Today was the windiest day in about 3 weeks in the Northern Willamette Valley:
Combine that with clouds, rain a good chunk of the day, and cool temps and it sure felt more like early April rather than late May.
We get rid of the wind tomorrow, but keep the rest. Although I suppose the showers will be a bit lighter.
A cold upper level trough drops through the Pacific Northwest on Thursday; this is likely to give us a round of heavier cold showers with some hail or thunder. Lifted Index (measure of stability in an air mass) is right around zero all day Thursday…usually a very good sign, along with a chilly air mass, that we’ll see some active afternoon convection.
As that upper low drops off to the south Thursday night and Friday, we get a very dry northeasterly flow through the lowest 10,000′ of the atmosphere. This is very similar to a cold and dry northeast flow in wintertime as arctic air moves down behind an upper-level trough. But since we’re in the warm season, pressure gradients remain light through the Gorge and over the Cascades. So no gusty east wind. Just a breezy afternoon north or northeast wind here in the Portland Metro area. The result will be a 10-14 degree jump in high temperatures and a mostly sunny day.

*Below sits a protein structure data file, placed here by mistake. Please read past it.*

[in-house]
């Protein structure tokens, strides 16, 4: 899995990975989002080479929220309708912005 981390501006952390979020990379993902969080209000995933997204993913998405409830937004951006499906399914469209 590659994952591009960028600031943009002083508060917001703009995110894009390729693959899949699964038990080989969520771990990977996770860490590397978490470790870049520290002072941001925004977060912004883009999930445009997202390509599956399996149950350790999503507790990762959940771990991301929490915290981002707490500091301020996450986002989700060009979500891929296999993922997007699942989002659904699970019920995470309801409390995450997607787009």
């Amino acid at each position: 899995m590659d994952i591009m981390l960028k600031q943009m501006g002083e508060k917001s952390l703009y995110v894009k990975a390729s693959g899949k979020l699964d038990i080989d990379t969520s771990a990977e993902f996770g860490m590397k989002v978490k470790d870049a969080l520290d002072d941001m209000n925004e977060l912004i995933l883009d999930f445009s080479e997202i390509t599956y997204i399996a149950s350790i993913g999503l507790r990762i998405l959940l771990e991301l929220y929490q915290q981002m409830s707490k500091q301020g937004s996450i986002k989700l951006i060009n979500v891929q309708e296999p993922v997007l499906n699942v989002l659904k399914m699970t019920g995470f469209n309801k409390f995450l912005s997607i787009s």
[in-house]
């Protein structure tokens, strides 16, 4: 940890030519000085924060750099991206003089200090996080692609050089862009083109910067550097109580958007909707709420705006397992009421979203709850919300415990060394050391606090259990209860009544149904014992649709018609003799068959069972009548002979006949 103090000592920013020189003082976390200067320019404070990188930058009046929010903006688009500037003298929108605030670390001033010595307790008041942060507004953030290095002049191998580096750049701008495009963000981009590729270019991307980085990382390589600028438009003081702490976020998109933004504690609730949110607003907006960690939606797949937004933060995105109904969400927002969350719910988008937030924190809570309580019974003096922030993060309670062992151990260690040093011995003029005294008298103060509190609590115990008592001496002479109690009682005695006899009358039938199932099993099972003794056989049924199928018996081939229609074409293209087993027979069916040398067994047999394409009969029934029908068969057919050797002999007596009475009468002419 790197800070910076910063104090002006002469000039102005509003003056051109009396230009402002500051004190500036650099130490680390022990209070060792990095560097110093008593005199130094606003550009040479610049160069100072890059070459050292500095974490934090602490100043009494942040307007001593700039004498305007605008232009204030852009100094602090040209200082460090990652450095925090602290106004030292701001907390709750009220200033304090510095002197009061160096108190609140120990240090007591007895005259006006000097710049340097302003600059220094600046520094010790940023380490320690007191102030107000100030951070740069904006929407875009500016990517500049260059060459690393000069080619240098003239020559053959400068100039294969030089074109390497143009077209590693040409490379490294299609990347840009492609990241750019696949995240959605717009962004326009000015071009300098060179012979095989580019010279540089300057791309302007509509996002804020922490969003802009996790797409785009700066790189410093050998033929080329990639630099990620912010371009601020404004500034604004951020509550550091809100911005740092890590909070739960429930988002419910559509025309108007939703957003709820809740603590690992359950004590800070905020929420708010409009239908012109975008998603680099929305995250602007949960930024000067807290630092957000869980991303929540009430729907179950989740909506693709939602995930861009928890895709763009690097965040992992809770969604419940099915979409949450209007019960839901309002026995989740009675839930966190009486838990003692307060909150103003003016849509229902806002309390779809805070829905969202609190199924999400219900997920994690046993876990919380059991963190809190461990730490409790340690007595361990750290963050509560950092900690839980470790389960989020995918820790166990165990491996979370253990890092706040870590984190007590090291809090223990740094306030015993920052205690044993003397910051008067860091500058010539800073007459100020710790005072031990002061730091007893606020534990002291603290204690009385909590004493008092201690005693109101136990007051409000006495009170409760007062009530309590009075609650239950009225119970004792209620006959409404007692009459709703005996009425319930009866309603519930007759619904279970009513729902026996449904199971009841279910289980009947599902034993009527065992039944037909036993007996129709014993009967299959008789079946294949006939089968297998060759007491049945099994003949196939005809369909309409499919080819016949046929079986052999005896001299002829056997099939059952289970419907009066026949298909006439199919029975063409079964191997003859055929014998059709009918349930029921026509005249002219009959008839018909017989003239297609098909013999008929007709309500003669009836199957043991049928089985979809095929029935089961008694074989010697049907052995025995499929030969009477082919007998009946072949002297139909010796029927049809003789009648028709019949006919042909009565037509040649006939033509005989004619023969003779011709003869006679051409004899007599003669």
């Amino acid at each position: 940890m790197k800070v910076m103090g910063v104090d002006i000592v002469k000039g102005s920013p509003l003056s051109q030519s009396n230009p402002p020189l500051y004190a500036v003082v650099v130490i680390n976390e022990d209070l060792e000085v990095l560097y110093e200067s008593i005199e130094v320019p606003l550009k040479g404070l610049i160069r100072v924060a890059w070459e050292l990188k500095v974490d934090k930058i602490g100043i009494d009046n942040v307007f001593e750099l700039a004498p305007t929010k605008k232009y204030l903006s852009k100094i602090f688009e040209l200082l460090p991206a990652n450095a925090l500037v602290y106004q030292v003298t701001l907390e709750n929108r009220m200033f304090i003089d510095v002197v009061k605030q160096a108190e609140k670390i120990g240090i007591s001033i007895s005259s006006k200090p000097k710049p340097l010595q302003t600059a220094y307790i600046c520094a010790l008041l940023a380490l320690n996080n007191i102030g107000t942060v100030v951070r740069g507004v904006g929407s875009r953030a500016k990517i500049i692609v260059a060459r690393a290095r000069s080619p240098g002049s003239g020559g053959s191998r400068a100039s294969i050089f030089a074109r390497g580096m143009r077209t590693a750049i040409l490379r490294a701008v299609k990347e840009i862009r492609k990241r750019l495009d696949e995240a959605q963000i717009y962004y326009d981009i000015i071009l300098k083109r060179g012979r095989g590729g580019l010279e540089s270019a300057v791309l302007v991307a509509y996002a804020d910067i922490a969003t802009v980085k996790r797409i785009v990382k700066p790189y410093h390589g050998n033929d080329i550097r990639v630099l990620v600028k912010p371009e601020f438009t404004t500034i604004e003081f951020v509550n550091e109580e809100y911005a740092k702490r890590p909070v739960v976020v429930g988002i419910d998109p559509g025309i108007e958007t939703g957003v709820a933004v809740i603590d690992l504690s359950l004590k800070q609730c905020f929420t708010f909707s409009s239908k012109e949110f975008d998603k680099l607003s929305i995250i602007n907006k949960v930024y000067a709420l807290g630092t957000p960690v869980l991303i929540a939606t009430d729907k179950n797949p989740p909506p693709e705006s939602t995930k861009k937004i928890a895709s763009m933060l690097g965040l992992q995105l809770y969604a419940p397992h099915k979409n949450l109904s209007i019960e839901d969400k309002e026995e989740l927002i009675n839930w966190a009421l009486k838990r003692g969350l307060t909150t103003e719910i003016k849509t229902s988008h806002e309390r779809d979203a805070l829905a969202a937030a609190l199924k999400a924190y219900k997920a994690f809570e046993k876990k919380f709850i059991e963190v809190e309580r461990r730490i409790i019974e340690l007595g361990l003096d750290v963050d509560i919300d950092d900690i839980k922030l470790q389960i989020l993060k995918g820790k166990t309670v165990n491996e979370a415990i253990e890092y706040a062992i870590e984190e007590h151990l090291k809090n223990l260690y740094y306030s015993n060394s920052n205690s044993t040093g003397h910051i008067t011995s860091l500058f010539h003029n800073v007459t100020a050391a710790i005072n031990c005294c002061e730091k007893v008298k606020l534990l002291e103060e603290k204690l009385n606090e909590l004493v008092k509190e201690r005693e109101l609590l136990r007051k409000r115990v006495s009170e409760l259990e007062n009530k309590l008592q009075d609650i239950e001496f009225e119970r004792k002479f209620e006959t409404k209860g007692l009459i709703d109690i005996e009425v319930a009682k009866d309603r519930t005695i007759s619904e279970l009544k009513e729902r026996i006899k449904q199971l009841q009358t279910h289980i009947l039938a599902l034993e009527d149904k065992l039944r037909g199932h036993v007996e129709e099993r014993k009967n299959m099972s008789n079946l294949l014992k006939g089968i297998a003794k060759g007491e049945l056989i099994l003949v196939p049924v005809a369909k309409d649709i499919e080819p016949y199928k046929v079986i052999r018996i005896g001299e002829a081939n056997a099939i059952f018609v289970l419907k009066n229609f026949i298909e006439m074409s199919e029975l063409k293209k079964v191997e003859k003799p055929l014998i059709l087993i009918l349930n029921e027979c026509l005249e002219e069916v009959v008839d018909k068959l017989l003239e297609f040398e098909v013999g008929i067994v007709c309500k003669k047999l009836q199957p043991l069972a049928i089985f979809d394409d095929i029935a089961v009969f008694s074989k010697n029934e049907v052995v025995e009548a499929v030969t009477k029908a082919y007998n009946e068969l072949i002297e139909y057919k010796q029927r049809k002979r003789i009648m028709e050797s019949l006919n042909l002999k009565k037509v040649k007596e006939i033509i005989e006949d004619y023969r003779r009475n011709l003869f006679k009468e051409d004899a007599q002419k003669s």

Still some leftovers of that northerly flow Saturday for a second nice day, but then it’s back to onshore flow and more cloud cover for the 2nd part of the holiday weekend coming up. This is where I made a change to the 7 Day forecast this evening. The trend in models is to push a cool upper-level trough farther south into the Pacific Northwest by Monday. In fact 850mb temps around 0 to +2 are quite cold for May 28th…I sure wouldn’t camp in the Cascades Sunday and Monday unless I had some solid sleeping bags, gloves, and a hat to wear overnight. One more reason I don’t mind working Memorial Day Weekend most years. This year I’ll be here Sunday and Monday.
Each model and model run has been a bit different, but the trend is still there for a downhill slide weatherwise Sunday and Monday. I’m not real confident we’ll actually see measurable rain here in Portland, but it’s far safer to go a little pessimistic on a big holiday weekend and be surprised by decent weather than have things turn out the other way around. Here’s a graphic I used on-air tonight, the warmer temps refer to Friday and/or Saturday, the coolest temps on Monday:
Chief Meteorologist Mark Nelsen